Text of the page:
By Ponny White, firstname.lastname@example.org
On a gloomy Halloween evening amid mortals, witches and batty professors, one feminist rose in the front of a dim lit room. With every gaze locked upon her, she debunked all the things people thought they knew about witches.
Dressed in all black—from her feather earrings to her painted nails—MSUM’s Women’s Center Coordinator Dana Bisignani commanded the room of predominantly female students. Her presentation was titled “Witches & Wild Women in Pop Culture.” The eye-catching presentation took audience members through the history of witchcraft, witches in pop culture, and then illustrated how witchcraft holds origin to feminism.
Usually when one thinks about witches, they go to the 17th century Salem witch trials, when early Puritans believed wild women possessed with evil powers were trying to enchant and destroy all civilization. Yet Bisignani, a self-proclaimed feminist, wasted no time stating that narrative is false.
Witches aren’t the evil, demonic beings history paints them to be. Rather, she argued, they may have been one of the earliest groups of feminists the world has known. She said witches have more to do with female positivity than they do with religious sanctions.
“Witch craft does not recognize the devil. That’s a Christian (Abrahamic) belief,” Bisignani said. “Witches actually believe that everything you put in the world comes back to you times three, so if you put bad (actions) into the world, a lot of shit is going to come back to you…most witches understand that.”
Bisignami followed up by sharing the word “witch” actually translates to “wise woman.” One of Bisignani’s slides went into detail about the origin of witchcraft and showed that witches were once viewed as healers or doctors who medicated and helped the sick back to health.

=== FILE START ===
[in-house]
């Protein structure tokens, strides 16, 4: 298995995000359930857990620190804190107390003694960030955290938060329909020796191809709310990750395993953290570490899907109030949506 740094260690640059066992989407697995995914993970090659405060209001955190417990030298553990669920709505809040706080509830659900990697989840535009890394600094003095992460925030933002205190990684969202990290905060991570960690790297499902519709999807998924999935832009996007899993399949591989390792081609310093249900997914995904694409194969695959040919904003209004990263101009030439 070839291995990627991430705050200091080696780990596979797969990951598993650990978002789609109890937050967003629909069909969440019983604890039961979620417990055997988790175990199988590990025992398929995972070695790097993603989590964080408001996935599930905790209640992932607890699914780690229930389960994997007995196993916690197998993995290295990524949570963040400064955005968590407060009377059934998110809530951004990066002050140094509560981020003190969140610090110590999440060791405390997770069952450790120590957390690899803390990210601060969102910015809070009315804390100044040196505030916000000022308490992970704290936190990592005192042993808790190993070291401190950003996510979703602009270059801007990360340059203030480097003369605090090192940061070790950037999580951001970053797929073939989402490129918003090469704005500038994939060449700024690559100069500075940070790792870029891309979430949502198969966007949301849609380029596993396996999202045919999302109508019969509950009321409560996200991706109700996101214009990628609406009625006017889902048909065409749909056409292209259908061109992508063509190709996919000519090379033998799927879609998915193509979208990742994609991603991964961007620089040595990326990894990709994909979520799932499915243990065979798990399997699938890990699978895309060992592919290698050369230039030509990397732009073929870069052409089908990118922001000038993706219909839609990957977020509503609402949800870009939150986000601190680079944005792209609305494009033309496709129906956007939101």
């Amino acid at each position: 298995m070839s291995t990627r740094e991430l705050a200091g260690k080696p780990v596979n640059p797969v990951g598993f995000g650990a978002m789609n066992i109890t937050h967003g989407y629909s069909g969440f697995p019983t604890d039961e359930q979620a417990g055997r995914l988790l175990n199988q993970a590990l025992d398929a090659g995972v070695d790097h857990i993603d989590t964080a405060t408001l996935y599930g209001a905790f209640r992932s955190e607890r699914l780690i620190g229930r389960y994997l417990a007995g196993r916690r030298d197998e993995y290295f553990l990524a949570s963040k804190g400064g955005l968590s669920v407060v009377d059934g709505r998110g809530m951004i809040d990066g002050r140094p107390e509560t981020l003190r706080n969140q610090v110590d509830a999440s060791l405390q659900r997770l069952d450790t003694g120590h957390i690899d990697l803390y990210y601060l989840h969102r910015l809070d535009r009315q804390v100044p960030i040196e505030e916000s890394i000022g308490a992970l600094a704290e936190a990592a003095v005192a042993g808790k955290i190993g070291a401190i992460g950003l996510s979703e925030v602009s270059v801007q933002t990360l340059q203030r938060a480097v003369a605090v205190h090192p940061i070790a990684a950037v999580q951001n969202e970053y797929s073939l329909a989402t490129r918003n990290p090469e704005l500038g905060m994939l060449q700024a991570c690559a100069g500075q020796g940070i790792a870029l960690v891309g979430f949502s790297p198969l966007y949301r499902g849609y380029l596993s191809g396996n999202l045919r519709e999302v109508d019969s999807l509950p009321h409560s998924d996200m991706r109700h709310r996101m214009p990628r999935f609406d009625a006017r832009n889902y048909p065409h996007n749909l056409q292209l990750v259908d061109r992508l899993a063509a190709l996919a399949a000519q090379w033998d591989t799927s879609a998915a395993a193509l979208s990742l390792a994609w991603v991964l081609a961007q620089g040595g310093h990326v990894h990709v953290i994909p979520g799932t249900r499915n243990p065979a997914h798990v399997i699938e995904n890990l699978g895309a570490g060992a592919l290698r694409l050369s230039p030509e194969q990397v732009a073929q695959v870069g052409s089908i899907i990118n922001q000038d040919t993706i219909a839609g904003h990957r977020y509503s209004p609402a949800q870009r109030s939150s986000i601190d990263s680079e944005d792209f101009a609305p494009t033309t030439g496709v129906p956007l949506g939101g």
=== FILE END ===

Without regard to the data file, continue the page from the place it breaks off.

Bisignami brought this event to the university because she thought it was a fun thing to do in celebration of the spooky holiday, and because there’s a cauldron full of intersectionality within witchcraft that aligns well with feminism.
Recently, the conversation about witches is bubbling through the media from television roles modernizing witches in new adaptations of shows like “Charmed” and “Chilling Adventures of Sabrina,” to newsrooms politicizing witches: Huffington Post, along with other news outlets, published a story in October about New York witches who were planning a ceremony to hex the controversial Supreme Court Justice Brett Kavanaugh from doing any harm while in office.
Bisignani, who wore a button on her left shoulder that read “Hex the Patriarchy,” said witches have always been centered around social activism, with their efforts including racial equality and sexual reproductive justice. For witches, the goal is to create a network of empowered women. Second year MSUM social work major Aliyah Speikers says that’s exactly how she felt after witnessing the presentation.
“I felt empowered, even knowing it’s not my cultural background that witchcraft came from, I still felt connected to it in someway by just being a woman,” Speikers said. She shared that learning witchcraft isn’t about devil worship is an exciting eye opener for her. The 19-year-old feminist says she would love to learn more about witches and said others should learn too.
During the presentation, Bisignani shared that MSUM has ties to a group of self-proclaimed witches. According to Bisignani’s research, in 1963 sorority Pi Nu Phi advised by the honored Flora Frick was run by a group of campus witches. So, it could be said that witches are back.